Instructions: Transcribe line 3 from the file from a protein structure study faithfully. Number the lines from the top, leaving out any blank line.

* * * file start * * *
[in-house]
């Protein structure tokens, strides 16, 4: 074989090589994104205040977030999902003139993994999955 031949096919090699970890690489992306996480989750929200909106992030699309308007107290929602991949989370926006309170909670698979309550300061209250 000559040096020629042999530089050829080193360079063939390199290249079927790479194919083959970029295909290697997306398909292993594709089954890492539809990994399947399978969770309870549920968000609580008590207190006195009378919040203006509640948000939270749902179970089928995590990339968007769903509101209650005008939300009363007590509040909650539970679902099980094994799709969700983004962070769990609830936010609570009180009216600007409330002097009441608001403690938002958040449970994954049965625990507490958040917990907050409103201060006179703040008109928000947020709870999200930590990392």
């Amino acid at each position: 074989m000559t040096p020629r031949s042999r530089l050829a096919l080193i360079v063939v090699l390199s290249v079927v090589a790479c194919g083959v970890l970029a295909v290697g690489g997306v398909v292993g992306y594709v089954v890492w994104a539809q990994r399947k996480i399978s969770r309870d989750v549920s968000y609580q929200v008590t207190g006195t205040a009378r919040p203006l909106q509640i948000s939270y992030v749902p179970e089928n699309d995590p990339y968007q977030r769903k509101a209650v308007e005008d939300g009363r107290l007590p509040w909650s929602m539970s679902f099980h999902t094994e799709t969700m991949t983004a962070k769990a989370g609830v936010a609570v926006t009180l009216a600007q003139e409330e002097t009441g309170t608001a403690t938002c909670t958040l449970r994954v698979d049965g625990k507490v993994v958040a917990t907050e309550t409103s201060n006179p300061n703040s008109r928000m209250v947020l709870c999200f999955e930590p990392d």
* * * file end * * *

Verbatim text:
């Amino acid at each position: 074989m000559t040096p020629r031949s042999r530089l050829a096919l080193i360079v063939v090699l390199s290249v079927v090589a790479c194919g083959v970890l970029a295909v290697g690489g997306v398909v292993g992306y594709v089954v890492w994104a539809q990994r399947k996480i399978s969770r309870d989750v549920s968000y609580q929200v008590t207190g006195t205040a009378r919040p203006l909106q509640i948000s939270y992030v749902p179970e089928n699309d995590p990339y968007q977030r769903k509101a209650v308007e005008d939300g009363r107290l007590p509040w909650s929602m539970s679902f099980h999902t094994e799709t969700m991949t983004a962070k769990a989370g609830v936010a609570v926006t009180l009216a600007q003139e409330e002097t009441g309170t608001a403690t938002c909670t958040l449970r994954v698979d049965g625990k507490v993994v958040a917990t907050e309550t409103s201060n006179p300061n703040s008109r928000m209250v947020l709870c999200f999955e930590p990392d």